Tuesday, 27 October 2015

A Brief History of Writers’ Misery by Janie Hampton

Many people aspire to it, but the job of writing is not easy, and never has been. ‘The most seductive, the most deceiving, the most dangerous of professions,’ said the Victorian biographer John Morley of writing. 

Juvenal warned in the first century AD that ‘An incurable itch for scribbling takes possession of many, and grows inveterate in their insane breasts.’
William Caxton 1422-91


William Caxton's celebrated the invention of printing by publishing The Dictes and Sayings of the Philosophers, the 15th century equivalent of The Little E-Book of Text Messages. Publishers soon cottoned on that people really wanted something a bit more lively and an early best-seller was Merry Tales of the Madmen of Gotham.  Martin Luther was not keen on the opportunity given to non-religious books: ‘The multitude of books is a great evil. There is no measure or limit to this fever of writing; everyone must be an author; some out of vanity to acquire celebrity; others for the sake of lucre and gain.’

Dr Johnson was quite clear on the matter: ‘No man but a blockhead ever wrote, except for money.’
Dr Johnson 1709-84

Even Gustave Flaubert said, ‘To practise art in order to earn money, flatter the public, spin facetious or dismal yarns for reputation or cash – that is the most ignoble of professions.’

Louis XIV didn’t like books, ‘I see no point in reading’; and Jean Jacques Rousseau agreed, ‘For they only teach people to talk about what they do not understand’. When Edward Gibbon finished writing The Decline and fall of the Roman Empire in 1776, he knelt on bended knee and presented a copy to HRH the Duke of Gloucester. ‘Another damned, thick, square book!’ said The Duke. ‘Always scribble, scribble, scribble! Eh Mr. Gibbon?’

Thomas Babington Macaulay (1771-1845) was a barrister, a Whig politician and so prolific an author that Sydney Smith said of him, 'He not only overflows with learning, but stands in the slop. He is like a book in breeches. He has occasional flashes of silence, that make his conversation perfectly delightful.’
Elizabeth Montagu 1718-1800

Mrs Elizabeth Montagu was immensely rich, well educated and loved parties – she once gave a breakfast in her feather-lined boudoir to 700 guests. After she became bored of card-playing, she only invited people who liked books, such as Samuel Johnson, Joshua Reynolds and Horace Walpole. Rousseau was not amused by these early Book Reading Groups which encouraged women: ‘Every blue stocking will remain a spinster as long as there are sensible men on earth.’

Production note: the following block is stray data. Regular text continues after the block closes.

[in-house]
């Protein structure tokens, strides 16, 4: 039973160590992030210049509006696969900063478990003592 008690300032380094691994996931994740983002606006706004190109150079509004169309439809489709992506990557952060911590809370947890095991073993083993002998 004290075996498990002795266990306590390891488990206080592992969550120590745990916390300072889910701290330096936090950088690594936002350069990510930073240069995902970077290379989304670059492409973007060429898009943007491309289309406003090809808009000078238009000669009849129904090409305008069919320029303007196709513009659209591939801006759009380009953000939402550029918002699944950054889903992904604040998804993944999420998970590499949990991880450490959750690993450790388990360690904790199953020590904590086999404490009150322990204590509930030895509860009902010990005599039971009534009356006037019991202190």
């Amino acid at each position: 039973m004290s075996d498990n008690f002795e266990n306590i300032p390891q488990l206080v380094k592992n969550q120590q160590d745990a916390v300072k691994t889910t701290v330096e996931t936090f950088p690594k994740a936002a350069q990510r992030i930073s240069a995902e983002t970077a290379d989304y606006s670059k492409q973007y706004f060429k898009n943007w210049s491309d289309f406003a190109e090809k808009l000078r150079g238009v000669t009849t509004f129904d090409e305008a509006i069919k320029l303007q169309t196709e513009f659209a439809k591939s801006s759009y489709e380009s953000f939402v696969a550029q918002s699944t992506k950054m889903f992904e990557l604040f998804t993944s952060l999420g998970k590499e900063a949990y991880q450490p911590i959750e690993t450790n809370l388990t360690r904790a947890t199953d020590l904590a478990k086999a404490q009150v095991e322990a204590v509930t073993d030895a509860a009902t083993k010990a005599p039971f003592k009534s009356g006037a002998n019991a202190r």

Mary Russell Mitford  1787-1855 
Women writers have never had it easy, even from each other. Mary Russell Mitford wrote in 1815 that before her success, Jane Austen was ‘the prettiest, silliest, most affected, husband-hunting butterfly ever and was no more regarded in society than a poker or a fire-screen.’ After her success poor Jane ‘stiffened into the most perpendicular, precise, taciturn, piece of wood. She is still a poker - but a poker of whom everyone is afraid.’
Elizabeth Barrett Browning 1806–1861 


When Elizabeth Barrett Browning died in 1861, Edward Fitzgerald, the translator of  Omar Khayyam, wrote to a friend ‘Mrs Browning’s death is rather a relief to me. A woman of Great Genius I know, but what is the upshot of it all? She and her Sex had better mind the Kitchen and the children; and perhaps the Poor. Except in such things as Little Novels, they only devote themselves to what Men do much better.’  The letter was read by Robert Browning 28 years later. Understandably upset, he wrote a poem to the now dead Fitzgerald, threatening to spit at him with the lips that had once kissed his beloved wife.
Lucile-Aurore Dupin, alias George Sand, 1804–1876, was described by Nietzsche as ‘a great cow full of ink.’ 


Amanda McKittrick Ros 1860–1939


Supporting the argument against women writers, the American critic George Jean Nathan believed that ‘perhaps the saddest lot than can befall mortal man is to be the husband of a lady poet.’ Sadly, Amanda McKittrick Ros, the wife of a stationmaster in County Antrim, did not help. Mark Twain considered her 1897 novel Irene Iddesleigh ‘one of the greatest unintentionally humorous novels of all time.’ The novelist Barry Pain failed to notice she had no sense of humour when he reviewed it as ‘a thing that happens once in a million years’, and mockingly termed it ‘the book of the century.’Mrs Ros took such a dislike to him that in her next book the whole introduction was devoted to Pain’s appalling character and defective personality. She then made a point of tracking down her critics and loved to see if she could ‘wring from the critic-crabs their biting little bits of buggery.’

Eric Blair alias George Orwell 1903-50
Maybe writing is bad for us. 

George Orwell died only four years after announcing: 
‘Writing is a horrible, exhausting struggle, 
like a long bout of some painful illness.’




www.janiehampton.co.uk

3 comments:

Clare Mulley said...

'He is like a book in breeches' - I love it, although we women filled those breeches well enough, however exhausting it is at times. Thanks for this.

Nicolas Dutch said...

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